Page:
HONG KONG: Most consumers in Asia-Pacific have experienced poor customer service and are increasingly ready to place a greater value on this than on price, a new survey has said.

Verint, the analytics firm, surveyed 5,819 consumers across six countries in the region and found that 45% were so frustrated that they were willing to pay more to get better service.

This was particularly true in China (56%) and India (49%), with significant proportions expressing the same feeling in Australia (47%) and Indonesia (43%). Consumers in Hong Kong (37%) and Japan (34%) were least likely to be willing to pay a premium for better service.

Overall, only 23% of consumers valued price over service, indicating that a good customer experience is a vital consideration for brands. Wilson Chin, Verint's marketing vice president for Asia Pacific, described service as the "new differentiator" in a world where consumers had plenty of choice and disposable income.

"Asian consumers feel customer representatives do not try to help beyond their normal support guidelines and procedures," he said in remarks reported by the Economic Times. "Personalised support and finding creative solutions are still very much the exception," he added.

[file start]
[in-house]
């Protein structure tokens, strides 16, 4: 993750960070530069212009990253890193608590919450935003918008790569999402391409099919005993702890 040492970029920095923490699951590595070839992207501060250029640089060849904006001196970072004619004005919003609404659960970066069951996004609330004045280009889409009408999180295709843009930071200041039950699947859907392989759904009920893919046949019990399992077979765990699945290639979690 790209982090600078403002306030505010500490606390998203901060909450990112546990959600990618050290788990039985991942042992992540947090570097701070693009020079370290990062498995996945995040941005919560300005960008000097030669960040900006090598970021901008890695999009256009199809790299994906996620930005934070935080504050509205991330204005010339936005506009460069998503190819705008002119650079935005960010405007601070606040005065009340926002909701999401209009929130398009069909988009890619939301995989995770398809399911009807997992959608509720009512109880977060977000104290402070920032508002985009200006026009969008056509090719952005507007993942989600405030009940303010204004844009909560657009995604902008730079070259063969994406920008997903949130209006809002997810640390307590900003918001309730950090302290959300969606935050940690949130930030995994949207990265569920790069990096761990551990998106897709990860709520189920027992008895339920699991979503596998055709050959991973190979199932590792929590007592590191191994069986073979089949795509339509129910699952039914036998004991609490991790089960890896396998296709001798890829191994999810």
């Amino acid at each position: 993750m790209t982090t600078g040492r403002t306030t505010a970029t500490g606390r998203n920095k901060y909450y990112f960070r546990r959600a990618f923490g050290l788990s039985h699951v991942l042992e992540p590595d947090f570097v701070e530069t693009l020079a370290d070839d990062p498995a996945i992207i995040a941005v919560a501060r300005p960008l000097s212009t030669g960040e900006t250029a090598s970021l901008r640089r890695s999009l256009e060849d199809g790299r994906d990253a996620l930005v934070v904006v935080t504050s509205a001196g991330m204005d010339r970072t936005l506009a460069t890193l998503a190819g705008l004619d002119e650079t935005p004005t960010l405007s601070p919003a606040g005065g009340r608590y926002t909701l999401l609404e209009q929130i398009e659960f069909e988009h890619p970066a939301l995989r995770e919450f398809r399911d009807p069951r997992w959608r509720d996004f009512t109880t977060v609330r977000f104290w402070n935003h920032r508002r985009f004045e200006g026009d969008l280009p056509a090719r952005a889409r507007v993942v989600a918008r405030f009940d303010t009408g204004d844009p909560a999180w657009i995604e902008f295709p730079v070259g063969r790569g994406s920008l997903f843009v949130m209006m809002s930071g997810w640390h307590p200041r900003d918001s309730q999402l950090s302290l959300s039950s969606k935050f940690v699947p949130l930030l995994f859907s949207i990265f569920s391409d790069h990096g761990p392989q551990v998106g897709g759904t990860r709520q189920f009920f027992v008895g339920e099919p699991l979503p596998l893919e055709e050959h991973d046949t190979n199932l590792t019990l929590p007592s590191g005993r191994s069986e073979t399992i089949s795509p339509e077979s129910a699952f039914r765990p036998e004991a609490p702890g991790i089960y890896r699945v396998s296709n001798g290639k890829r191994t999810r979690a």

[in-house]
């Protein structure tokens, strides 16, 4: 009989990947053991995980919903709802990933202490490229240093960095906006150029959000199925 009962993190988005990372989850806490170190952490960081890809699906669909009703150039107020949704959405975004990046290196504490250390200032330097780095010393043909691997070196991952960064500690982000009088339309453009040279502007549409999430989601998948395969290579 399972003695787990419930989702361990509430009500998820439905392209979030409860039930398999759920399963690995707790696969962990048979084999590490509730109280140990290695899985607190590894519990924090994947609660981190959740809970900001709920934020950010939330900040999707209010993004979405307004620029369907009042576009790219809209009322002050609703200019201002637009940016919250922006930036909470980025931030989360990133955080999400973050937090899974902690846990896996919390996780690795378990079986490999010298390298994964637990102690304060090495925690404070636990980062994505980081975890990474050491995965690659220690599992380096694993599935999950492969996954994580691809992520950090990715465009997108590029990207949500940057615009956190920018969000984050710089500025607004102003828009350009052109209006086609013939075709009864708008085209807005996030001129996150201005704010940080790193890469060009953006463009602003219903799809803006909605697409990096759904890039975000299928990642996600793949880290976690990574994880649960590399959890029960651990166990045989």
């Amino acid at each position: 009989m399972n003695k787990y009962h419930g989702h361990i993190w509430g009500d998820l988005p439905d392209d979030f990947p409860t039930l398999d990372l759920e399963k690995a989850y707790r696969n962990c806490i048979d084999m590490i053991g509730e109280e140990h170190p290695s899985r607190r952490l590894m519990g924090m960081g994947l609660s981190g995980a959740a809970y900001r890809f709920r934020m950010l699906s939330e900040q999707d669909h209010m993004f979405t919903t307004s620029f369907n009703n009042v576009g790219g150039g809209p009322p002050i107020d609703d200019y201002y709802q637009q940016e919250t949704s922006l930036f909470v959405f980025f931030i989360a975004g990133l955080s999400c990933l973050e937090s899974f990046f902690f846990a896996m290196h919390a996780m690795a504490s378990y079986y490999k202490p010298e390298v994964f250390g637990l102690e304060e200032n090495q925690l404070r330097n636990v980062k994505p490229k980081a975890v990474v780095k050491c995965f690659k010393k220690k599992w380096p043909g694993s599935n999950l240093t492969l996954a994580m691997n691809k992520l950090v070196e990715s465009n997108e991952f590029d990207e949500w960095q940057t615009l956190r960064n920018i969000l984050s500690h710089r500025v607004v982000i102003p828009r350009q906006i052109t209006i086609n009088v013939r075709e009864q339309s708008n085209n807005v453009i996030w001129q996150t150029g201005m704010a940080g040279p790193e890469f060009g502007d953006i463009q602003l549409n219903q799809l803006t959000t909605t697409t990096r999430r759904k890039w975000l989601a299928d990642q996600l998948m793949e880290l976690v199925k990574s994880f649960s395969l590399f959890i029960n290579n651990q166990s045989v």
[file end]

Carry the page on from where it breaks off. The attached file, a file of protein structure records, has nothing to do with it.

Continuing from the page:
The survey identified the worst sectors for poor customer service as being telecoms, cited by 64% of respondents, and retail, mentioned by 59%. Financial services, utilities, hotel and travel all scored 51%.

Particular bugbears were staff taking too long to resolve problems (21%) and unknowledgeable staff that couldn't help (20%). Other factors included waiting too long to be served, rude or unfriendly service and inflexible procedures.

Brands can take some heart from the finding that more consumers in the survey said they wanted to share positive experiences (41%) rather than negative ones (31%).

And many (55%) will do so via online channels. Chinese consumers were most likely to use social media to do this (63%), followed by those in Indonesia (54%) and India (43%).

"The research points to an increasing propensity among consumers to share positive feedback, experiences and interactions," Ady Meretz, president APAC, Verint, told Campaign Asia-Pacific.

"Companies that can proactively deliver a superior customer experience by listening and acting on the voice of the customer can gain competitive advantage in the market," he concluded.

Data sourced from Campaign Asia-Pacific, Economic Times; additional content by Warc staff